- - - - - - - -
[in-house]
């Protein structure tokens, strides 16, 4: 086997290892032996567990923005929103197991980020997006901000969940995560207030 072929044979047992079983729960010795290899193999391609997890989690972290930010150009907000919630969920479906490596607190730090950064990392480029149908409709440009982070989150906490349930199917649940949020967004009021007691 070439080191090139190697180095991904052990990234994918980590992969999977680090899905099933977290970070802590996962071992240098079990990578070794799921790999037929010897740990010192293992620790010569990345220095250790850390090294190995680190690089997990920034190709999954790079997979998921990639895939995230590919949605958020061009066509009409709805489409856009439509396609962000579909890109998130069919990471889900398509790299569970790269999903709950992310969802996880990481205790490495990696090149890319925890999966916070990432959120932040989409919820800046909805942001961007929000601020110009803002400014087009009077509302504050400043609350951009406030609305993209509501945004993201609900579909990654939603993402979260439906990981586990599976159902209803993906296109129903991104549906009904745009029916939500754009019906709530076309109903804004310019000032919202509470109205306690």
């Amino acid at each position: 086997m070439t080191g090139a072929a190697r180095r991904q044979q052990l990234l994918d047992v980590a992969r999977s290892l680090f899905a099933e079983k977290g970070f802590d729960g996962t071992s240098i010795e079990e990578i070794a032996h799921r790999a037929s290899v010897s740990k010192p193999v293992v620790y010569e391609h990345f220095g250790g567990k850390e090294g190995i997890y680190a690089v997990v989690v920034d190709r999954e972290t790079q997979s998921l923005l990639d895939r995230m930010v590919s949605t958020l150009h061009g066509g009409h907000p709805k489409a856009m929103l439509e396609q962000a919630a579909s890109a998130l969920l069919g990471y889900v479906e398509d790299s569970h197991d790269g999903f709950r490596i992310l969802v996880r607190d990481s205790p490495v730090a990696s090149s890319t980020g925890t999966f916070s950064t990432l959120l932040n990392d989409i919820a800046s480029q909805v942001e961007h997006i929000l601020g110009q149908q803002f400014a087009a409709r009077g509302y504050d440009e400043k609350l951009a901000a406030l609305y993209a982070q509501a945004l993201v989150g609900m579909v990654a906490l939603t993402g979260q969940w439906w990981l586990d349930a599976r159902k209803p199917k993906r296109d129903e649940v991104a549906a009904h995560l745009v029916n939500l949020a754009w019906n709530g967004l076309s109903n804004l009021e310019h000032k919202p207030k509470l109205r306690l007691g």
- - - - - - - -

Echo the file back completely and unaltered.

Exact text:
[in-house]
């Protein structure tokens, strides 16, 4: 086997290892032996567990923005929103197991980020997006901000969940995560207030 072929044979047992079983729960010795290899193999391609997890989690972290930010150009907000919630969920479906490596607190730090950064990392480029149908409709440009982070989150906490349930199917649940949020967004009021007691 070439080191090139190697180095991904052990990234994918980590992969999977680090899905099933977290970070802590996962071992240098079990990578070794799921790999037929010897740990010192293992620790010569990345220095250790850390090294190995680190690089997990920034190709999954790079997979998921990639895939995230590919949605958020061009066509009409709805489409856009439509396609962000579909890109998130069919990471889900398509790299569970790269999903709950992310969802996880990481205790490495990696090149890319925890999966916070990432959120932040989409919820800046909805942001961007929000601020110009803002400014087009009077509302504050400043609350951009406030609305993209509501945004993201609900579909990654939603993402979260439906990981586990599976159902209803993906296109129903991104549906009904745009029916939500754009019906709530076309109903804004310019000032919202509470109205306690």
């Amino acid at each position: 086997m070439t080191g090139a072929a190697r180095r991904q044979q052990l990234l994918d047992v980590a992969r999977s290892l680090f899905a099933e079983k977290g970070f802590d729960g996962t071992s240098i010795e079990e990578i070794a032996h799921r790999a037929s290899v010897s740990k010192p193999v293992v620790y010569e391609h990345f220095g250790g567990k850390e090294g190995i997890y680190a690089v997990v989690v920034d190709r999954e972290t790079q997979s998921l923005l990639d895939r995230m930010v590919s949605t958020l150009h061009g066509g009409h907000p709805k489409a856009m929103l439509e396609q962000a919630a579909s890109a998130l969920l069919g990471y889900v479906e398509d790299s569970h197991d790269g999903f709950r490596i992310l969802v996880r607190d990481s205790p490495v730090a990696s090149s890319t980020g925890t999966f916070s950064t990432l959120l932040n990392d989409i919820a800046s480029q909805v942001e961007h997006i929000l601020g110009q149908q803002f400014a087009a409709r009077g509302y504050d440009e400043k609350l951009a901000a406030l609305y993209a982070q509501a945004l993201v989150g609900m579909v990654a906490l939603t993402g979260q969940w439906w990981l586990d349930a599976r159902k209803p199917k993906r296109d129903e649940v991104a549906a009904h995560l745009v029916n939500l949020a754009w019906n709530g967004l076309s109903n804004l009021e310019h000032k919202p207030k509470l109205r306690l007691g």